Kerry Tharp and Darlington Raceway ready to welcome fans with open arms

While Kerry Tharp’s official title is President of Darlington Raceway, ringmaster of the traveling show we call NASCAR might be a more apt description, especially during a Throwback weekend.

From coordinating numerous activities including an 80’s Dance Party, food, music, track trivia, prizes and a Throwback Parade to dealing with the aftermath of an aberrant rain and hail storm, Tharp and his staff are behind the scenes making certain that the show will go on.

Anytime you’re present for a Throwback event at Darlington you can expect to see NASCAR Hall of Famers and veteran drivers and the upcoming weekend is no exception. Richard Petty will wave the green flag as the honorary starter for the Cup Series Goodyear 400 at Darlington. Petty, Bobby Labonte and Bill Elliott will then share their expertise with the FOX Sports broadcast team of Mike Joy and Clint Bowyer during the race. Petty will join them during Stage 1, Labonte will take over for Stage 2 and Elliott will be in the booth for the final stage.

“I think it’s pretty cool that they’re adding those guys up in the booth,” Tharp said, “because I think each of them is all from a different era and I think each of them will provide their own unique perspective on the race and on the weekend.”

There will also be some unique pre-race activities.

On Friday before the Camping World Truck Series race, Ron Hornaday Jr. will complete a parade lap in a 1975 Ford Bronco and on Saturday Randy LaJoie will pilot a 1966 Mustang Shelby before the Xfinity Series event. Prior to the Cup Series race Sunday afternoon, Hall of Fame inductee Red Farmer will take a spin around the track in a Wood Brothers Racing car that Neil Bonnet drove.

Another highlight, Tharp said, will feature “one of the team owners, Justin Marks, (Trackhouse Racing) who is going to drive the No. 33 Skoal Bandit car that Harry Gant drove here at Darlington. That will allow fans to get a real good visual of Throwback cars.”

Darlington Raceway, known as the track Too Tough to Tame, is one of the most unique and challenging venues on the NASCAR circuit. Add the new Next Gen car into the mix and it’s difficult to predict who will end up in victory lane.

Tharp believes that the racing might be even better than what we’ve seen in the past.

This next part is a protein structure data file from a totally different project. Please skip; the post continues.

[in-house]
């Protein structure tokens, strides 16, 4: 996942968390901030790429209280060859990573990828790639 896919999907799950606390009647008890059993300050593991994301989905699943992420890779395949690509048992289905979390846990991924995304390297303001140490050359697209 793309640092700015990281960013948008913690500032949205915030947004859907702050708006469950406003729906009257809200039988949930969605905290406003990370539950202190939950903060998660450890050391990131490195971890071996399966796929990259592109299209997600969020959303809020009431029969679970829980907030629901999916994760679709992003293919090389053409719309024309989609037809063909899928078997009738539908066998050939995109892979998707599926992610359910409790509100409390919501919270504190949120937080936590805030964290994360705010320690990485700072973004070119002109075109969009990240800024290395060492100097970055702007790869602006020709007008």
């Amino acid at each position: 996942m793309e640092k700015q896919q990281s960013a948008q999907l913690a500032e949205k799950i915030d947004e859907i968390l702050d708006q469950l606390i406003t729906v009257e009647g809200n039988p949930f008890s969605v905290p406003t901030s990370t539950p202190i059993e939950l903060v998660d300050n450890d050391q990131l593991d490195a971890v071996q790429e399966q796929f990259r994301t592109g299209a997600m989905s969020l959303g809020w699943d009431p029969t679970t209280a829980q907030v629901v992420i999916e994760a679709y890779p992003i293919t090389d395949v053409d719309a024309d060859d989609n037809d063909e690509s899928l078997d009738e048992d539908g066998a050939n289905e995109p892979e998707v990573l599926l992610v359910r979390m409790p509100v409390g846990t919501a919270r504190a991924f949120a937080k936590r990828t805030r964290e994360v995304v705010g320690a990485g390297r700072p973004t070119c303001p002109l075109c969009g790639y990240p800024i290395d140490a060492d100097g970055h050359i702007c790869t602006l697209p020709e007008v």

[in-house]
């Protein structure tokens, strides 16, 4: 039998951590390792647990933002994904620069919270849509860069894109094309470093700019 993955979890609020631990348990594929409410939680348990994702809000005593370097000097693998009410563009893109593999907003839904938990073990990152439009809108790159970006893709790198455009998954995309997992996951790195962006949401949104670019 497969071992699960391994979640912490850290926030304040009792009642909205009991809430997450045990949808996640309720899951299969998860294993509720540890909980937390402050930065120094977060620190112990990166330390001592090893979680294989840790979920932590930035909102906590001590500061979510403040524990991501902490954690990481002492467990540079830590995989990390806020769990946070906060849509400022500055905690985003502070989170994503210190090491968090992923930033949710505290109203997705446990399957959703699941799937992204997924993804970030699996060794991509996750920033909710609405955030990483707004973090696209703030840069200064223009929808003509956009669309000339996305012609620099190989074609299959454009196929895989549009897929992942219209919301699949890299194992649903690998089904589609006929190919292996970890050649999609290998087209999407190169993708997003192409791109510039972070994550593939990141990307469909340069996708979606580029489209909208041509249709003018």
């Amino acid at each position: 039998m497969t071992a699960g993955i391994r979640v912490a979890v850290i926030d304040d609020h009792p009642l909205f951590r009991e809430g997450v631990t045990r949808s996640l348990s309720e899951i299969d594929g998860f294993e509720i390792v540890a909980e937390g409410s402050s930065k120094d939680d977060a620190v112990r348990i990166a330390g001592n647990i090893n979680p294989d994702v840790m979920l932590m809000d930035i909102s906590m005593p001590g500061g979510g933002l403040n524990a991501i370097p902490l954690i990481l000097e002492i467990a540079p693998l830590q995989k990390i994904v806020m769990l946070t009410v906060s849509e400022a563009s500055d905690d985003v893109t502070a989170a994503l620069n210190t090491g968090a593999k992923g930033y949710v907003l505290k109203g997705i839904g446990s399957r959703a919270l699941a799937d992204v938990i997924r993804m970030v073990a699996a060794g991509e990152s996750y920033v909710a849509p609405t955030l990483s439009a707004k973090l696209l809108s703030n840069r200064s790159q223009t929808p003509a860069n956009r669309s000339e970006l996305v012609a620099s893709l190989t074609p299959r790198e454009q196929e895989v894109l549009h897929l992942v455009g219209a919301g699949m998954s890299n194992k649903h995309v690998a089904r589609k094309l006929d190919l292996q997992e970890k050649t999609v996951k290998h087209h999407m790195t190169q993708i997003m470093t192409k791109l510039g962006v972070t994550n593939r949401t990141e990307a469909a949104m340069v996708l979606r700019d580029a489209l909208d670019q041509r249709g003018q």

“I think it’s going to be better,” he said. “When we had the tire test here, the people from Goodyear were very encouraged about the tire wear. Darlington is famous for the tires falling off, so I think you’re gonna see that on Sunday in the Cup Series and I think the new car is going to be challenging for the drivers to maneuver.

“I’m not very good at predicting who will win but I will say that Joe Gibbs Racing has certainly had great history here at Darlington with Kyle Busch, Denny Hamlin and Martin Truex Jr. all winning here multiple times. I think you’re probably going to have to go through that team in order to get a win here.

“But you take a look and see how successful Hendrick has been this year and also some of the first-time winners, whether it be Ross Chastain, Chase Briscoe, or even Austin Cindric and I think you could see a first-time winner here. I think anything could happen.”

Winning races is always the goal for the drivers and teams but for Tharp, it’s all about the fans and ensuring that they have a memorable experience.

“Just being able to see the fans enjoying themselves whether it be in the campgrounds or the stands, we missed that for about 2 1/2 years with the pandemic,” he said. “I’m looking forward with a lot of anticipation to seeing that again.”

It hit home for Tharp during the pandemic as NASCAR ran races without fans in attendance.

“The race that we had in May of 2020 when we brought back live racing and sports back to this country. There hadn’t been any live sports in about 8 or 9 weeks and we were the first to bring it back. There were no fans in the stands and that was very, very different.

“I can remember Kevin Harvick won that race and he got out of his car after his burnout. He got out and usually, there are a lot of cheers and even a lot of boos, but there was nothing.

“It was dead silent.

“I’ll never forget that. And I think that’s why you never take your fan base for granted.”

The views and opinions expressed in this article are those of the author and do not necessarily reflect the official policy or position of

Angie Campbell
Angie Campbell
A native of Charlotte, NC, Angela (Angie) was first introduced to racing by her father. An avid fan of NASCAR, she found a way to combine her love of racing with her passion for writing. Angie is also an award-winning member of the National Motorsports Press Association. Follow her on Twitter @angiecampbell_ for the latest NASCAR news and feature stories.


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